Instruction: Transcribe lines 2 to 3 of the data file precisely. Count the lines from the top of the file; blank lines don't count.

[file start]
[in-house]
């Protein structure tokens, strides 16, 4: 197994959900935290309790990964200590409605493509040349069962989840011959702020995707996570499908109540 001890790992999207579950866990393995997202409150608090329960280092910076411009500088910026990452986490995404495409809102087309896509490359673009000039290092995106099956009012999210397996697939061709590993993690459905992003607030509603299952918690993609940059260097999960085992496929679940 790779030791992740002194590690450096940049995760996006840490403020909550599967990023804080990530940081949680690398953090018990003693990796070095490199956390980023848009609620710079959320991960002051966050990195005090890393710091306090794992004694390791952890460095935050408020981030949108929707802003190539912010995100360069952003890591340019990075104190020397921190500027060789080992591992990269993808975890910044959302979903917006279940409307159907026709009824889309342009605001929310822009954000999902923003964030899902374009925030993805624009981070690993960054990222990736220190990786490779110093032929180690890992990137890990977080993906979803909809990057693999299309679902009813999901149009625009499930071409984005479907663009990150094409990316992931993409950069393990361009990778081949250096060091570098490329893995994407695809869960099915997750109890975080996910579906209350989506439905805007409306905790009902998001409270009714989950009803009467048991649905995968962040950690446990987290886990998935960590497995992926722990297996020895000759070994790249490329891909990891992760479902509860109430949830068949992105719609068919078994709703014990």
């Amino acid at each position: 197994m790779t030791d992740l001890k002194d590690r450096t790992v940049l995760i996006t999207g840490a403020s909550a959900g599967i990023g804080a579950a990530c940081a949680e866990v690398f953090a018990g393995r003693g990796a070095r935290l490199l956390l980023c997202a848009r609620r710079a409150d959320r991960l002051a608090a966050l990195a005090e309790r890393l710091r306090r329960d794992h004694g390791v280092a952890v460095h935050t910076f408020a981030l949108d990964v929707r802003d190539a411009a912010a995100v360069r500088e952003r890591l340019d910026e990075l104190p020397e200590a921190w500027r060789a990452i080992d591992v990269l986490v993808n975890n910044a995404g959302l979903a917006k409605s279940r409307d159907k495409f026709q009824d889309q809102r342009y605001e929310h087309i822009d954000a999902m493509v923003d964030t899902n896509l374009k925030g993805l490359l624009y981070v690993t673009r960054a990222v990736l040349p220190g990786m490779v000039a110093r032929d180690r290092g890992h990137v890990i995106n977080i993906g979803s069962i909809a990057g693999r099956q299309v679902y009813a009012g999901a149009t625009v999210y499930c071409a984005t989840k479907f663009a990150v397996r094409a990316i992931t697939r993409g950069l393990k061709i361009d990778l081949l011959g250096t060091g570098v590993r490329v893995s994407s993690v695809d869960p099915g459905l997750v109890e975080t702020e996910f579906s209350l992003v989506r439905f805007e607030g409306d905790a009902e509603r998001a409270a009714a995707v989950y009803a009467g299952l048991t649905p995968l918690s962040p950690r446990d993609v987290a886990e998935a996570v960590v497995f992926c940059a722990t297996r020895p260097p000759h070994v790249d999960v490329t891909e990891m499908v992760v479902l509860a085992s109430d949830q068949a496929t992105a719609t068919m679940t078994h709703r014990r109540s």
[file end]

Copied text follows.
């Protein structure tokens, strides 16, 4: 197994959900935290309790990964200590409605493509040349069962989840011959702020995707996570499908109540 001890790992999207579950866990393995997202409150608090329960280092910076411009500088910026990452986490995404495409809102087309896509490359673009000039290092995106099956009012999210397996697939061709590993993690459905992003607030509603299952918690993609940059260097999960085992496929679940 790779030791992740002194590690450096940049995760996006840490403020909550599967990023804080990530940081949680690398953090018990003693990796070095490199956390980023848009609620710079959320991960002051966050990195005090890393710091306090794992004694390791952890460095935050408020981030949108929707802003190539912010995100360069952003890591340019990075104190020397921190500027060789080992591992990269993808975890910044959302979903917006279940409307159907026709009824889309342009605001929310822009954000999902923003964030899902374009925030993805624009981070690993960054990222990736220190990786490779110093032929180690890992990137890990977080993906979803909809990057693999299309679902009813999901149009625009499930071409984005479907663009990150094409990316992931993409950069393990361009990778081949250096060091570098490329893995994407695809869960099915997750109890975080996910579906209350989506439905805007409306905790009902998001409270009714989950009803009467048991649905995968962040950690446990987290886990998935960590497995992926722990297996020895000759070994790249490329891909990891992760479902509860109430949830068949992105719609068919078994709703014990």
């Amino acid at each position: 197994m790779t030791d992740l001890k002194d590690r450096t790992v940049l995760i996006t999207g840490a403020s909550a959900g599967i990023g804080a579950a990530c940081a949680e866990v690398f953090a018990g393995r003693g990796a070095r935290l490199l956390l980023c997202a848009r609620r710079a409150d959320r991960l002051a608090a966050l990195a005090e309790r890393l710091r306090r329960d794992h004694g390791v280092a952890v460095h935050t910076f408020a981030l949108d990964v929707r802003d190539a411009a912010a995100v360069r500088e952003r890591l340019d910026e990075l104190p020397e200590a921190w500027r060789a990452i080992d591992v990269l986490v993808n975890n910044a995404g959302l979903a917006k409605s279940r409307d159907k495409f026709q009824d889309q809102r342009y605001e929310h087309i822009d954000a999902m493509v923003d964030t899902n896509l374009k925030g993805l490359l624009y981070v690993t673009r960054a990222v990736l040349p220190g990786m490779v000039a110093r032929d180690r290092g890992h990137v890990i995106n977080i993906g979803s069962i909809a990057g693999r099956q299309v679902y009813a009012g999901a149009t625009v999210y499930c071409a984005t989840k479907f663009a990150v397996r094409a990316i992931t697939r993409g950069l393990k061709i361009d990778l081949l011959g250096t060091g570098v590993r490329v893995s994407s993690v695809d869960p099915g459905l997750v109890e975080t702020e996910f579906s209350l992003v989506r439905f805007e607030g409306d905790a009902e509603r998001a409270a009714a995707v989950y009803a009467g299952l048991t649905p995968l918690s962040p950690r446990d993609v987290a886990e998935a996570v960590v497995f992926c940059a722990t297996r020895p260097p000759h070994v790249d999960v490329t891909e990891m499908v992760v479902l509860a085992s109430d949830q068949a496929t992105a719609t068919m679940t078994h709703r014990r109540s």